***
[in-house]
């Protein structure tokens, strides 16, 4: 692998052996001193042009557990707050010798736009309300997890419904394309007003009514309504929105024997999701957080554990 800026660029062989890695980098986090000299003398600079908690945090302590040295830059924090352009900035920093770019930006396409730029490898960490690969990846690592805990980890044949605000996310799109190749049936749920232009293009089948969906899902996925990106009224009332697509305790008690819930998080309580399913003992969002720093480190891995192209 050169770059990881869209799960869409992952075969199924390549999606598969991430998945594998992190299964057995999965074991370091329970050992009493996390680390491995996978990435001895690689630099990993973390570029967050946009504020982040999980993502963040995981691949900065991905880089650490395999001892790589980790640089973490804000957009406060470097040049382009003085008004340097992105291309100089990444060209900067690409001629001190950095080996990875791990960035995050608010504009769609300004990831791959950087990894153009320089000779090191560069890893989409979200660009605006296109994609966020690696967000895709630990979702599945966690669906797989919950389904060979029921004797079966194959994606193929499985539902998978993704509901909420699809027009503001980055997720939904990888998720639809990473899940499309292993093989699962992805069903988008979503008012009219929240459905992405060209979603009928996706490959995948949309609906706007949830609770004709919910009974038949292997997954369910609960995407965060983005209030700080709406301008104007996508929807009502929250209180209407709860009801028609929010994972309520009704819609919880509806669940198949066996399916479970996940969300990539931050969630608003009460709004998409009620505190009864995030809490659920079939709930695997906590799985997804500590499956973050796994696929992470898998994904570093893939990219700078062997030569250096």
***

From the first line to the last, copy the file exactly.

[in-house]
């Protein structure tokens, strides 16, 4: 692998052996001193042009557990707050010798736009309300997890419904394309007003009514309504929105024997999701957080554990 800026660029062989890695980098986090000299003398600079908690945090302590040295830059924090352009900035920093770019930006396409730029490898960490690969990846690592805990980890044949605000996310799109190749049936749920232009293009089948969906899902996925990106009224009332697509305790008690819930998080309580399913003992969002720093480190891995192209 050169770059990881869209799960869409992952075969199924390549999606598969991430998945594998992190299964057995999965074991370091329970050992009493996390680390491995996978990435001895690689630099990993973390570029967050946009504020982040999980993502963040995981691949900065991905880089650490395999001892790589980790640089973490804000957009406060470097040049382009003085008004340097992105291309100089990444060209900067690409001629001190950095080996990875791990960035995050608010504009769609300004990831791959950087990894153009320089000779090191560069890893989409979200660009605006296109994609966020690696967000895709630990979702599945966690669906797989919950389904060979029921004797079966194959994606193929499985539902998978993704509901909420699809027009503001980055997720939904990888998720639809990473899940499309292993093989699962992805069903988008979503008012009219929240459905992405060209979603009928996706490959995948949309609906706007949830609770004709919910009974038949292997997954369910609960995407965060983005209030700080709406301008104007996508929807009502929250209180209407709860009801028609929010994972309520009704819609919880509806669940198949066996399916479970996940969300990539931050969630608003009460709004998409009620505190009864995030809490659920079939709930695997906590799985997804500590499956973050796994696929992470898998994904570093893939990219700078062997030569250096």